The vendor of at present’s Nice Price or No Dice B-100 says it’s the one panel model they’ve ever seen within the U.S. Let’s see if it’s priced to quickly be seen in a brand new proprietor’s driveway.
Yesterday’s 2003 Porsche 911 Carrera 4 convertible had quite a bit going for it. Most of its foibles had already been addressed, it appeared effectively saved within the photos, and it wore a reasonably new set of tires. At 142K, nevertheless, it additionally had lots of miles on the clock. That appeared to mood curiosity within the automotive even at its $23,500 asking value. Finally, the pluses outweighed the minuses, giving the AWD Porsche a 62 % Good Worth win.
As fanatics, we regularly lament the automobiles and vehicles denied to our explicit market. The Federal 25-year rule affords some salve to that misery, however even that doesn’t handle the prices and machinations required to move a automotive from one continent to a different while you’ve bought one thing as large as an ocean in between. However what if the automobile you need—one which was by no means bought in your explicit nation—was proper subsequent door?
That’s the case with at present’s 1975 Ford B-100 Panel Truck. Whereas based mostly on the F-Collection, which has been bought within the U.S. since like perpetually, the Carryall line has remained unique to Latin American markets. Why did Ford select to not carry the 2, three, and four-door wagons to its largest and most worthwhile market? Who is aware of. Possibly, within the spirit of competitors, Ford fretted that the Carryall line would spell sure doom for GM’s Suburban vehicles.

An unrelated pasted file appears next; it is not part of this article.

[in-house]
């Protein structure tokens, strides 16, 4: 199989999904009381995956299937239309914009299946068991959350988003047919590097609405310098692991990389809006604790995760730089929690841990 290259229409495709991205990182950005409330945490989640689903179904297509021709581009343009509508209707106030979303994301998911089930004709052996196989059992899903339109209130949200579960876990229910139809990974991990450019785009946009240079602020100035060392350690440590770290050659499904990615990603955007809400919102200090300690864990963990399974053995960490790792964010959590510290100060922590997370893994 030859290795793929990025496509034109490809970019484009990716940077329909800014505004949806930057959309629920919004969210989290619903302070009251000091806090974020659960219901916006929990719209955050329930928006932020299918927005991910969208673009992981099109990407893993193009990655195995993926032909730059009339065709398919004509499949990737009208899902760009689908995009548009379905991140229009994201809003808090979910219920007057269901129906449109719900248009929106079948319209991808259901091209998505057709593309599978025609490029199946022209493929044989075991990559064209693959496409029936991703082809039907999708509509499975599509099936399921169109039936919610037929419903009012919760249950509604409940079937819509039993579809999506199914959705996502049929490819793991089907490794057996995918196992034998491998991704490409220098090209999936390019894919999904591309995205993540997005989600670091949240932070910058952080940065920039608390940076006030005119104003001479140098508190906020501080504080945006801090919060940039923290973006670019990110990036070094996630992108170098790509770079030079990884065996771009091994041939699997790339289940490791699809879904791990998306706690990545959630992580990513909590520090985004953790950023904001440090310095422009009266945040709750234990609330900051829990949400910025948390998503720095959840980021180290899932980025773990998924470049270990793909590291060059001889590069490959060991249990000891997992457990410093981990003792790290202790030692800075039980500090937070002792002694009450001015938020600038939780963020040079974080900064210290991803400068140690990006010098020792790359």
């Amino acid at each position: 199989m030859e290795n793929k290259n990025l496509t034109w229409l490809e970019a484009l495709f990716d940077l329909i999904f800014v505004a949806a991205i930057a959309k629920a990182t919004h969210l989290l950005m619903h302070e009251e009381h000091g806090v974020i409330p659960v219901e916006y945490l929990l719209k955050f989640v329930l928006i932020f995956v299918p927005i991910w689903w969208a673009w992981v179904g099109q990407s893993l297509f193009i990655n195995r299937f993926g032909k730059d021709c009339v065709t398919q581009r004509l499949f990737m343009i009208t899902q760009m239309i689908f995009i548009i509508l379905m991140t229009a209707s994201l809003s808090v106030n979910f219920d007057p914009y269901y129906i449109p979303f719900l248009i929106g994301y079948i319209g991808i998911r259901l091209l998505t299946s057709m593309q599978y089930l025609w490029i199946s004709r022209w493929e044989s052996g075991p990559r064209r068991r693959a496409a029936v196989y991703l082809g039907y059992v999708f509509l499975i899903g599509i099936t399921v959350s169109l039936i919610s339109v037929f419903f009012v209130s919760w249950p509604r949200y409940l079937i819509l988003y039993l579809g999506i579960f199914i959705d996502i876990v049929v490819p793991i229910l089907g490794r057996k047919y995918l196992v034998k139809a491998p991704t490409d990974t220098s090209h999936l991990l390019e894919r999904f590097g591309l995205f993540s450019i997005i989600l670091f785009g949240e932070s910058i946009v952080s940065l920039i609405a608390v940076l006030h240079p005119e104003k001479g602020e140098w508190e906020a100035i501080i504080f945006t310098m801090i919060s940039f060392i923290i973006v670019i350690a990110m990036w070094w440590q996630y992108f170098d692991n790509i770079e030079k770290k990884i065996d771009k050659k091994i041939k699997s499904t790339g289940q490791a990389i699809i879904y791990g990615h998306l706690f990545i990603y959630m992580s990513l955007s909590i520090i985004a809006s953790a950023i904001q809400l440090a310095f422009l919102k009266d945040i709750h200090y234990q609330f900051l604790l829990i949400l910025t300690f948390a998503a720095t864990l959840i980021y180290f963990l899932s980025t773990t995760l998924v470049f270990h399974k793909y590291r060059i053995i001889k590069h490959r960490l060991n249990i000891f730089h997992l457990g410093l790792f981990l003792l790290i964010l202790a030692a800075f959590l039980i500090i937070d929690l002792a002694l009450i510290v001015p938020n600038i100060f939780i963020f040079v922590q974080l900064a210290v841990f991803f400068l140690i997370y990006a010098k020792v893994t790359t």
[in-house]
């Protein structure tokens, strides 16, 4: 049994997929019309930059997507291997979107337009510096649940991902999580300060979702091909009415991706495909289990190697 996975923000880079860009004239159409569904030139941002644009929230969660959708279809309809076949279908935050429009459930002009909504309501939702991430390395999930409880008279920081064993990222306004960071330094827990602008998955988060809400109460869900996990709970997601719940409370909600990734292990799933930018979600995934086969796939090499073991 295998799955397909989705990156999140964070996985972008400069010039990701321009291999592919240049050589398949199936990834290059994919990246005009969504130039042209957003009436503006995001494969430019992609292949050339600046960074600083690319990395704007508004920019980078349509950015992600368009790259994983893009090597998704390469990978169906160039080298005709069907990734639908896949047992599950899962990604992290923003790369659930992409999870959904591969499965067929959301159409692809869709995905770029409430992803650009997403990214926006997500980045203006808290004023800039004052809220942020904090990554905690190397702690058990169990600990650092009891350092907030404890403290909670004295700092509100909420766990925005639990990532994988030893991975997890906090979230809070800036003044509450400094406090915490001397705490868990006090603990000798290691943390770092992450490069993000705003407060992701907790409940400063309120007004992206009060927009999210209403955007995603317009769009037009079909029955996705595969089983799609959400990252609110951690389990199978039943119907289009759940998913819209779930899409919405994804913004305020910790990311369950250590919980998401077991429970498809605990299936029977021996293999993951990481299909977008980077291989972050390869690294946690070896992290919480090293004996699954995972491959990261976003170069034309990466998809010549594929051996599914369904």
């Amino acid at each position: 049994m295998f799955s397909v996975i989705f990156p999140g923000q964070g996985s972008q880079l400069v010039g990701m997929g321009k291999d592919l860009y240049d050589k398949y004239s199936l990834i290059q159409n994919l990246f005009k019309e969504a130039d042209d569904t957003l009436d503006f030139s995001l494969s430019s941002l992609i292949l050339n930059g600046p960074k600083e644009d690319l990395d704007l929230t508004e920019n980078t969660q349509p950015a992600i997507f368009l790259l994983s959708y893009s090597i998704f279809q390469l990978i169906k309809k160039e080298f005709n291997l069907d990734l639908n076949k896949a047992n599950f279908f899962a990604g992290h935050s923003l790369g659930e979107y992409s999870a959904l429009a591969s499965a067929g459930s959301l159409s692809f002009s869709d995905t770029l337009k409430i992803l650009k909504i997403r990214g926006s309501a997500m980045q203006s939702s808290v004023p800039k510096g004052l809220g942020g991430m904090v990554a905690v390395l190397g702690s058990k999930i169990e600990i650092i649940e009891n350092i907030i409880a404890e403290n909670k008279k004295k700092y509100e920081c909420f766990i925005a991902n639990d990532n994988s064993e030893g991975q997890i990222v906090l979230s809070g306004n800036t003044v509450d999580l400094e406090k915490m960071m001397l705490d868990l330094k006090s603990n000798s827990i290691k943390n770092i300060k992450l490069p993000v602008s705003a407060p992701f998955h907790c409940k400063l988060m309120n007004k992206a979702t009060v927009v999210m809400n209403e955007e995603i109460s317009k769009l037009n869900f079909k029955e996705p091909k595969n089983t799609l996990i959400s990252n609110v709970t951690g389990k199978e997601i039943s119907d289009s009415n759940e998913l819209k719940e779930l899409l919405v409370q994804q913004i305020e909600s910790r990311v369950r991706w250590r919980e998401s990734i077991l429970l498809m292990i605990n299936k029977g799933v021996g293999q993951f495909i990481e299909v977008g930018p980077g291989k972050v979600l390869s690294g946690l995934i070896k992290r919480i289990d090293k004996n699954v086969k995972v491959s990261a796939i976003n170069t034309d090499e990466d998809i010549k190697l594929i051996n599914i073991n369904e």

For whatever reason, this clever and handsome B-100 panel is here as a private party import, and according to the seller, it may be the only one on U.S. soil.
As noted, the base for this truck is Ford’s F-Series, and everything on it from the B-pillar forward will be very familiar to fans of the brand. Behind that, though, is an enclosed and windowless cabin with utilitarian double doors.
The paint looks like a reasonably recent respray and the truck rolls on polished alloy wheels that give it a clean appearance. All of the glass appears to be intact, as do all the lights, with, notably, the tail lamps looking like they came off a contemporary Dodge pickup. Per the seller, the truck is in great shape and is not a “rust bucket.”
The drivetrain is comprised of a 302 CID V8 paired with a four-speed manual gearbox featuring an ultra-low first. Power steering has been added, however, the truck has neither A/C nor heat installed. Standard F-Series parts should fit in either case.
The cabin is spartan, offering just the basics and a snaky shift lever sprouting from the rubber-clad floor. There are a pair of cloth-covered seats up front, as well as a third, occasional seat in between those. Nothing about the interior looks out of sorts and the seller presents it honestly.
According to that seller’s description, this B-100 originally served a family business “deep in Mexico.” The business must have not required much of the truck since it only has 59,995 miles on the odo. Some of that mileage was likely making its way across the border to the U.S. where it now lives with a clean title and an Arizona registration.
The asking price for this simple and fairly exclusive truck is $19,500 and the seller touts that another Carryall nicknamed “El Chapo” bought at public sale for greater than ten instances that quantity.
It must be famous that this explicit truck was bid as much as $27K on Bring a Trailer again in March of this 12 months, seemingly with no sale.
What do you assume, is $19,500 a good value now for the truck because it’s introduced within the advert? Or, is that this a Carryall with a value that makes it not value caring about?
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